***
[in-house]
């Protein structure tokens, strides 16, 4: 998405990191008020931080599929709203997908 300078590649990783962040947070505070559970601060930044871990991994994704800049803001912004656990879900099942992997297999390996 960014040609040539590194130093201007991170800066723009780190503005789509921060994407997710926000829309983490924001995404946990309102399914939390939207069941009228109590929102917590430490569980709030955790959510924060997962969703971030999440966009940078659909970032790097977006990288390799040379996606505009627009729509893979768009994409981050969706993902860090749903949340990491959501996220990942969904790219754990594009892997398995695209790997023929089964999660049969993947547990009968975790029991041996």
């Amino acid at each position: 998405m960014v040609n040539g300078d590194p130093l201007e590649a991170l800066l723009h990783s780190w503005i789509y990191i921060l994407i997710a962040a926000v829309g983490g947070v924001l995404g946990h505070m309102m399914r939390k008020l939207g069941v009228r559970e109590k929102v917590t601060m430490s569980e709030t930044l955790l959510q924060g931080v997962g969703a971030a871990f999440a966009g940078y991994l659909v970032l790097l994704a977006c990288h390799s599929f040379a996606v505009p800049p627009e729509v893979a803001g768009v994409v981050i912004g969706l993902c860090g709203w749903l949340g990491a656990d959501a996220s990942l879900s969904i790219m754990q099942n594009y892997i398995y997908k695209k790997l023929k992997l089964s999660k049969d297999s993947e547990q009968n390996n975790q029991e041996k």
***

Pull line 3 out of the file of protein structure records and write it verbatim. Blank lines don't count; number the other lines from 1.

């Amino acid at each position: 998405m960014v040609n040539g300078d590194p130093l201007e590649a991170l800066l723009h990783s780190w503005i789509y990191i921060l994407i997710a962040a926000v829309g983490g947070v924001l995404g946990h505070m309102m399914r939390k008020l939207g069941v009228r559970e109590k929102v917590t601060m430490s569980e709030t930044l955790l959510q924060g931080v997962g969703a971030a871990f999440a966009g940078y991994l659909v970032l790097l994704a977006c990288h390799s599929f040379a996606v505009p800049p627009e729509v893979a803001g768009v994409v981050i912004g969706l993902c860090g709203w749903l949340g990491a656990d959501a996220s990942l879900s969904i790219m754990q099942n594009y892997i398995y997908k695209k790997l023929k992997l089964s999660k049969d297999s993947e547990q009968n390996n975790q029991e041996k």